Other natural products can complement xylitol in supporting dental health, Peldyak says. For anti-adhesion benefits, he suggests cocoa and green tea, as well as certain botanical compounds found in fresh fruits and vegetables. For supporting fresh breath, he suggests mint, parsley, cinnamon, rosemary and anise.
Silver is another up-and-coming ingredient in natural oral health products. An article on oral health by Sherrill Sellman, N.D., describes the role a patented nano-silver ingredient (SilverSol from American Biotech Labs) can play in toothpaste. She writes that a tooth gel using this ingredient, along with xylitol and peppermint oil, can help promote healthy teeth and gums.
Sellman notes that Hippocrates, the “father of medicine,” wrote in his medical texts that silver has healing and anti-disease properties. She explains that traditional colloidal silver products work through chemical action and require direct contact to be effective. This nano-silver ingredient works through catalytic action, which means the particles of the ingredient can work continuously without being neutralized, making it more efficient.
Sellman adds that peppermint oil can help eliminate bad breath and help teeth and gums combat hazardous germs. “Oral health is a powerful predictor of your overall health,” Sellman writes. “Maintaining optimal oral health will not only give you a brighter, healthier smile, but also may help you fend off many potentially deadly diseases.”
Cranberry is another oral health ingredient with benefits and mechanisms of action similar to that of xylitol. According to an article by Philip Domenico, Ph.D., shared with us by Fruit d’Or, cranberry’s ability to keep bacteria from sticking to surfaces is behind its benefits.
When bacteria latch on, they form communities held together by a slimy substance called biofilm. Domenico writes that both dental plaque and gingivitis involve biofilms, and that the red pigments in cranberries, called proanthocyanidins (PACs), have been shown to inhibit biofilm formation. Cranberry PACs can, in this way, help prevent the destruction of connective tissue in the gums and reduce tooth decay.
These are but a handful of the dozens of natural ingredients that can improve the oral health of consumers. Many of these were discussed in our December 2014 article, “A Natural Smile.”
Purity through Probiotics
Having bugs crawling all over one’s skin is not a pleasant thought. But like it or not, microscopic bacteria are doing just that. The good bugs can benefit the skin, and the idea of applying probiotics topically is gaining steam in personal care. Probiotics can be taken orally, too, and when the right strains are used, it is thought to help purify skin from the inside, out.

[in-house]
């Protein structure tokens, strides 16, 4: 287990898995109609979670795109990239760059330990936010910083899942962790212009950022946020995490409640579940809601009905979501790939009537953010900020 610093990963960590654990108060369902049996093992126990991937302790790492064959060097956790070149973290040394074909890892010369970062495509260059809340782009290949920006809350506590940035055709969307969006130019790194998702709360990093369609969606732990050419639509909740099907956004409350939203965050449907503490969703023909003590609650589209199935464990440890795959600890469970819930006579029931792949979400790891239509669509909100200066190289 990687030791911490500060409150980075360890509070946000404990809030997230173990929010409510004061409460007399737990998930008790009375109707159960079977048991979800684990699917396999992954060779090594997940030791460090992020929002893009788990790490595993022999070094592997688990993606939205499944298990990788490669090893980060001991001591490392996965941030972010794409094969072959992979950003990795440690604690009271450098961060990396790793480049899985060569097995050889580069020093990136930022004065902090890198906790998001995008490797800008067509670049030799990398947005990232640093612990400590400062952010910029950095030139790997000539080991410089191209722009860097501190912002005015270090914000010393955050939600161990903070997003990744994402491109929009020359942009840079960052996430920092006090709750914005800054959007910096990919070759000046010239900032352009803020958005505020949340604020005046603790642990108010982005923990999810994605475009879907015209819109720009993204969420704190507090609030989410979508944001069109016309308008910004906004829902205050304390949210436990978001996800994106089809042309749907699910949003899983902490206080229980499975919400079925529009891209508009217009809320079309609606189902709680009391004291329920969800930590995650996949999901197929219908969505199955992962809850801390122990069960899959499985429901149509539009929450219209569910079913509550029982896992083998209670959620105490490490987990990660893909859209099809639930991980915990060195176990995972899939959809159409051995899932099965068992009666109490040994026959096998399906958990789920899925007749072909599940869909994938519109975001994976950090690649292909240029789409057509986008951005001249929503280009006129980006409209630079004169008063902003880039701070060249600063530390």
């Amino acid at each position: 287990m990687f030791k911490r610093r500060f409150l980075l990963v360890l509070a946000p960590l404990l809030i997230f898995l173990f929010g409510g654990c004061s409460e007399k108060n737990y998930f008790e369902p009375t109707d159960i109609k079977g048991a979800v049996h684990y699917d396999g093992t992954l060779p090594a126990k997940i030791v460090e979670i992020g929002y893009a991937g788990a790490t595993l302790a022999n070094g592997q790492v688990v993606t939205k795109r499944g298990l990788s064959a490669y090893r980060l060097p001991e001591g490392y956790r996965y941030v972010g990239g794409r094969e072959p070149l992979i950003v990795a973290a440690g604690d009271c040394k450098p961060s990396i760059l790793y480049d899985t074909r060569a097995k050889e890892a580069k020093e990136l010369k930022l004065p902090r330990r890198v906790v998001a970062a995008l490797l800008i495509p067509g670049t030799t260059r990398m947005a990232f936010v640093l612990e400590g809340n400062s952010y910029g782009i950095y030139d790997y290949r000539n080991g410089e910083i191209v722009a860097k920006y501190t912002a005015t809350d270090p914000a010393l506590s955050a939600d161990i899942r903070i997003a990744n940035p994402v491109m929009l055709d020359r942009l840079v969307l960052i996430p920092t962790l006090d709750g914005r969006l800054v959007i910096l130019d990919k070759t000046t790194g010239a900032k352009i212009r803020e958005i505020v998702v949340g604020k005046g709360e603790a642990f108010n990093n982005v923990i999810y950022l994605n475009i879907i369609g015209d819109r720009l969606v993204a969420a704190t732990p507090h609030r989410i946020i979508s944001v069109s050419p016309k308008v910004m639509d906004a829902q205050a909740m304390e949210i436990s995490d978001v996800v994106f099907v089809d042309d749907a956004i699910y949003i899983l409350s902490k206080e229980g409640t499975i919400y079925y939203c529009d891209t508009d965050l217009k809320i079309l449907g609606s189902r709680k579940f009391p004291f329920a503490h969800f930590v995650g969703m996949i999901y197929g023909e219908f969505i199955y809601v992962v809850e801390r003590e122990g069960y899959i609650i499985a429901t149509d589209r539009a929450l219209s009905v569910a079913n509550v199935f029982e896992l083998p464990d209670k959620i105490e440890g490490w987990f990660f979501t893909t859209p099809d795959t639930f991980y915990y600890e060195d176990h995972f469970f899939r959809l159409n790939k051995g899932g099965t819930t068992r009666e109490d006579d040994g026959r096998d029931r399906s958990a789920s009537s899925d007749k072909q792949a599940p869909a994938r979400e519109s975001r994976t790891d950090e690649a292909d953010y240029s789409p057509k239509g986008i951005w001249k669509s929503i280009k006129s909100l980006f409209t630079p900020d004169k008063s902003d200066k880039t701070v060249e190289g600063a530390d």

“Most consumers are under the impression that probiotics are only beneficial for digestive health or immune health, but more and more emerging science is showing the benefits of probiotics for our skin,” says Alan Cheung, bacteria advocate and executive manager at Belle and Bella LLC, Lexington, MA. Most blemishes, he says, start beneath the skin weeks before they appear on the surface, and are caused by the overgrowth of toxin-secreting bacteria and yeasts in the gut. Our modern processed food diets, stress and overuse of antibiotics may all be to blame, Cheung says, but probiotics can help.
“Probiotics nourish and support an individuals’ own beneficial bacteria on the skin while protecting it from harmful bacteria and restoring and maintaining a healthy pH balance,” Takahata says. While “living” lactic acid bacteria (LAB) are not actually present in his company’s skincare product line, a variety of plants, mushrooms, fruits and vegetables are fermented for three years using strains of LAB, and the resulting “fermented extract” is used in the final product. The extract contains other probiotics, prebiotics, organic acids, bacteriocins, enzymes and vitamin, mineral and amino acid byproducts.
The living LAB dies off when the extract is being blended with other natural ingredients and heat must be applied, Takahata explains. However, research has established that dead LAB carcasses are beneficial to human skin. They stimulate the skin’s immune activity, while the fermented extract works as a moisturizer.
Takahata says the two most important factors in obtaining healthy skin have nothing to do with its ability to absorb a topical product. The first key is eating a balanced diet, and the second is securing the skin’s surface barrier function by maintaining a proper balance of skin bacteria, which provide a protective film for the skin that protects against “bad” external bacteria and chemicals from the environment. Instead of stripping the skin of this barrier, Takahata says Dr. Ohhira’s skincare enables skin to create its own defense and balance.
Another topical product from Probiotic Action uses spore-forming probiotics. Inside the bacterial cell is a hardened spore that protects the cell’s genetic material from the heat and pressure of the manufacturing process and keeps it from degrading on the shelf. This makes the probiotics viable and stable. When applied, they attach to the wet skin surface and begin to germinate.
Cheung says his company believes in taking the internal route (i.e., taking probiotics as supplements to help address skin issues at their source in the gut). He says his company’s product, called Probiology Skin Therapy, is formulated to help minimize blemish-causing bacteria and yeasts. Two probiotic strains used in the formula, Lactobacillus rhamnosus R0011 and Lactobacillus helveticus R0052, have been clinically studied and shown effective in cases of dermatitis.
Most of the plays in the hair styling playbook unfortunately aren’t all natural. According to Karyn Trumbach, director of education at Aubrey Organics, Inc., styling aids like hairsprays, gels and mousse typically use synthetic polymers such as PVP to create hold. A “plastic” coating is created on the hair strand that locks out humidity, smooths the cuticle and increases the thickness of the hair strand.